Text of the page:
Deep down, for most of his life, Michael Jeter wanted to be noticed. But too often he felt awkward and uneasy. “I consider myself socially inept,” says the man who won an Emmy for playing the lovable, bumbling Herman Stiles on CBS’ “Evening Shade.”

“I never know what to say,” he says. So, he decided to become an actor, where he could hide his discomfort inside a role.

Being another character, he says, is easy. “It’s easy for me to be safe doing it. It is not easy for me to be safe at a cocktail party. I don’t know what to do. I do have a physical reaction. I start to flush and get very hot in the head. It feels like all the blood in my body has suddenly rushed to my head. I don’t know what triggers it.”

The character Jeter plays on the hit show also happens to be socially inept, something that Jeter taps into readily. It’s Herman’s ineptness, Jeter believes, that endears him to audiences.


“He is not perfect,” Jeter explains. “He doesn’t have a model’s face. He is not perfect in any sense of the word. Everyone is a Herman on some level. I think all of us on some level spend a great deal of our time masquerading or pretending to know things we don’t know, pretending not to be beginners, pretending not to be socially inept. He is not just self-conscious about it.”

Jeter was appearing in “Grand Hotel” on Broadway three years ago when producer Harry Thomason flew to New York to talk to him about “Evening Shade.” During the conversation, Thomason told Jeter that Linda Bloodworth-Thomason, his wife and the series’ creator, was looking for an actor to play a Barney Fife type-character to Burt Reynolds’ Andy.

“As soon as I heard that I said (to myself), ‘OK. This is either going to be a very bad trap to fall into, of always being compared to this other character played by this other actor in this other series, or it can be something new.’ ”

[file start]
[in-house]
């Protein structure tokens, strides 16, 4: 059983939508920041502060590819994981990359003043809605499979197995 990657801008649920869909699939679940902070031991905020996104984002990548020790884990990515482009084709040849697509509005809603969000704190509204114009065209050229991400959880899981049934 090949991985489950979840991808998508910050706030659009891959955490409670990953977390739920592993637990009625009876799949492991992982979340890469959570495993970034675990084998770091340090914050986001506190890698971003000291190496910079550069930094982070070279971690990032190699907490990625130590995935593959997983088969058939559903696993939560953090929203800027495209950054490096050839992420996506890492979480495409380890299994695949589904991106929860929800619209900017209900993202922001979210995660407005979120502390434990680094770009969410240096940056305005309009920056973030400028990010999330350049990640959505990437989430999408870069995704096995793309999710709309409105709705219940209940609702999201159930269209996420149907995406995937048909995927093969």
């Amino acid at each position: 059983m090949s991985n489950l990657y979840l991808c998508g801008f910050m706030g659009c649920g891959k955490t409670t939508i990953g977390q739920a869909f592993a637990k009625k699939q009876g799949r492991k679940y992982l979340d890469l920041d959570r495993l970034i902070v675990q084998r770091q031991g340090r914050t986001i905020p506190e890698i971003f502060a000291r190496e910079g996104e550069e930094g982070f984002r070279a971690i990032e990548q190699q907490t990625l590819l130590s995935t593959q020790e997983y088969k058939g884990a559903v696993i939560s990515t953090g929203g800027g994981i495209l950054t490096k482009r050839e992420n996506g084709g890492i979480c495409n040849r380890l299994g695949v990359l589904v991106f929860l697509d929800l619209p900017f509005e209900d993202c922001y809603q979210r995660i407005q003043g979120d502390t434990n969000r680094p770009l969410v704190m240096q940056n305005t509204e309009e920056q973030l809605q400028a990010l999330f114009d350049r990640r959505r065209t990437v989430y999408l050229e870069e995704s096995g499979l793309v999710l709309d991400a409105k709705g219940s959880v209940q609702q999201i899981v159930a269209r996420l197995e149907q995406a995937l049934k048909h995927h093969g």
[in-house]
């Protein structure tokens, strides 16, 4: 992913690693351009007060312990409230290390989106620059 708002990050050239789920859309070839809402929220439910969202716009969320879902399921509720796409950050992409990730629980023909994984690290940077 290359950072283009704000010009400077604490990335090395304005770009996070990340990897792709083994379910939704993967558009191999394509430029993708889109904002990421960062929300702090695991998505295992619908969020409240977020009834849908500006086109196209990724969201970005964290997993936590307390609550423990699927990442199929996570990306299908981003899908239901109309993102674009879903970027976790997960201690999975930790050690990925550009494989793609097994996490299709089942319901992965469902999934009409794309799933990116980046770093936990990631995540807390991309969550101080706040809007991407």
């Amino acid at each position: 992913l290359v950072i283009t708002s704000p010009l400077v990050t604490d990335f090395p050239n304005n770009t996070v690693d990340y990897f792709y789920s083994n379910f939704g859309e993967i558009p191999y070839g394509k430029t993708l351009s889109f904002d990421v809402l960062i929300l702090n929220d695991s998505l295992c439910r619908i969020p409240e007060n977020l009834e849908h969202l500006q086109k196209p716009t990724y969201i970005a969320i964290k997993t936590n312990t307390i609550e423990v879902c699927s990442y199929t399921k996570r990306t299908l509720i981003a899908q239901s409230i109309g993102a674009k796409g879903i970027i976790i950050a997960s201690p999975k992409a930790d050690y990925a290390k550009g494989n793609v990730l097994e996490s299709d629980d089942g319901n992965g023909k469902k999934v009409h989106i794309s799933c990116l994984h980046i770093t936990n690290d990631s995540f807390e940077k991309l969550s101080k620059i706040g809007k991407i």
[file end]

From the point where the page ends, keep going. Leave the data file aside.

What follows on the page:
Jeter didn’t have much time to work on the role for the pilot because he was still on Broadway doing “Grand Hotel,” which won him a Tony Award. His part in the pilot was reduced to just five minutes. “I basically took a long weekend from ‘Grand Hotel,’ ” he says. “I came in from the airport, had no rehearsal, walked onto the set, went into the trailer, put on the clothes. We did the scene and I got back into the car and went to the airport.”

When the pilot sold, Jeter asked to have lunch with Bloodworth-Thomason to discuss Herman “so we could make sure we are both sort of shooting at the same target, but so far I have not been able to pin her down. We have not had that lunch.”

So basically, Jeter’s been allowed free rein to create Herman, including his goofball appearance, complete with wearing his pants mid-waist.

“I wanted him to be somebody who is totally unself-conscious about his appearance,” says Jeter, who projects the sweetness and vulnerability that inform his role as the wimpy former high school teacher and assistant football coach. “I wanted him to be a good teacher and for a while, early on in the show, I began to feel almost hurt because it did seem the writers were almost going in another direction of not letting him be a good teacher. I wanted him to be good at something. I didn’t want him to be a laughable human being. I wanted him to be in his own way, very noble.”

Jeter has no delusions about being leading-man material, though he recently finished a part as a night hotel clerk in the theatrical feature “Bank Robber” and plays a “loathsome” man who hires a Vietnam vet to murder his wife in the upcoming CBS miniseries “Love Kills.” He did receive attention for a memorable character role in Terry Gilliam’s recent “The Fisher King.”


“I know that I am not what one normally would think of as let’s say, fit for fantasy,” Jeter says, laughing. “I am not a romantic lead and that’s fine. I am actually quite glad. There was a time in my life when I hated myself for being so sort of squirrelly looking and odd. I never quite fit my age.

“Now, I am starting to grow into my body. I always thought of myself fitting into the business the way sort of Walter Brennan, Charles Laughton and Edward G Robinson did. Those guys, they were just always sort of there.”

And those who have found Herman Stiles an endearing presence on “Evening Shade” take delight in finding him always sort of there.

“Evening Shade” airs Mondays at 8 p.m. on CBS.